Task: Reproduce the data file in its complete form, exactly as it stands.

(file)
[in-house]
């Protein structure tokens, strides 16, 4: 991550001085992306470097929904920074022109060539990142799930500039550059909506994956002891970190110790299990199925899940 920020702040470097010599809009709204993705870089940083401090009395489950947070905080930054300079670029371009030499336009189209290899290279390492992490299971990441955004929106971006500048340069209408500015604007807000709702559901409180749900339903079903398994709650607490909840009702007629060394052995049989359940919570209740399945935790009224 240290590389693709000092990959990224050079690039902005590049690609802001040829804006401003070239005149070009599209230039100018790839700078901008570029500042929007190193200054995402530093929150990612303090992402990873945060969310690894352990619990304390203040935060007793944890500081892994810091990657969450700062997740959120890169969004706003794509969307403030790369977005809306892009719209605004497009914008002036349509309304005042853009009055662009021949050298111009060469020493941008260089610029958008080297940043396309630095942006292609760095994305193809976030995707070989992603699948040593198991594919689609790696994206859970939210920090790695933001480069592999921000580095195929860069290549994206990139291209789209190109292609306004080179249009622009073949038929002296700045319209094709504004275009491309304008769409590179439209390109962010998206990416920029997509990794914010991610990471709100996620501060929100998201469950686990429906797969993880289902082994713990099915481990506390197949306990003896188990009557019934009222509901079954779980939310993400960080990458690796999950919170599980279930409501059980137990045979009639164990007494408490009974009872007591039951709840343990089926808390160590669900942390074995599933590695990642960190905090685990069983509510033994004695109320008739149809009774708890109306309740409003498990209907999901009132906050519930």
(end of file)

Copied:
[in-house]
């Protein structure tokens, strides 16, 4: 991550001085992306470097929904920074022109060539990142799930500039550059909506994956002891970190110790299990199925899940 920020702040470097010599809009709204993705870089940083401090009395489950947070905080930054300079670029371009030499336009189209290899290279390492992490299971990441955004929106971006500048340069209408500015604007807000709702559901409180749900339903079903398994709650607490909840009702007629060394052995049989359940919570209740399945935790009224 240290590389693709000092990959990224050079690039902005590049690609802001040829804006401003070239005149070009599209230039100018790839700078901008570029500042929007190193200054995402530093929150990612303090992402990873945060969310690894352990619990304390203040935060007793944890500081892994810091990657969450700062997740959120890169969004706003794509969307403030790369977005809306892009719209605004497009914008002036349509309304005042853009009055662009021949050298111009060469020493941008260089610029958008080297940043396309630095942006292609760095994305193809976030995707070989992603699948040593198991594919689609790696994206859970939210920090790695933001480069592999921000580095195929860069290549994206990139291209789209190109292609306004080179249009622009073949038929002296700045319209094709504004275009491309304008769409590179439209390109962010998206990416920029997509990794914010991610990471709100996620501060929100998201469950686990429906797969993880289902082994713990099915481990506390197949306990003896188990009557019934009222509901079954779980939310993400960080990458690796999950919170599980279930409501059980137990045979009639164990007494408490009974009872007591039951709840343990089926808390160590669900942390074995599933590695990642960190905090685990069983509510033994004695109320008739149809009774708890109306309740409003498990209907999901009132906050519930």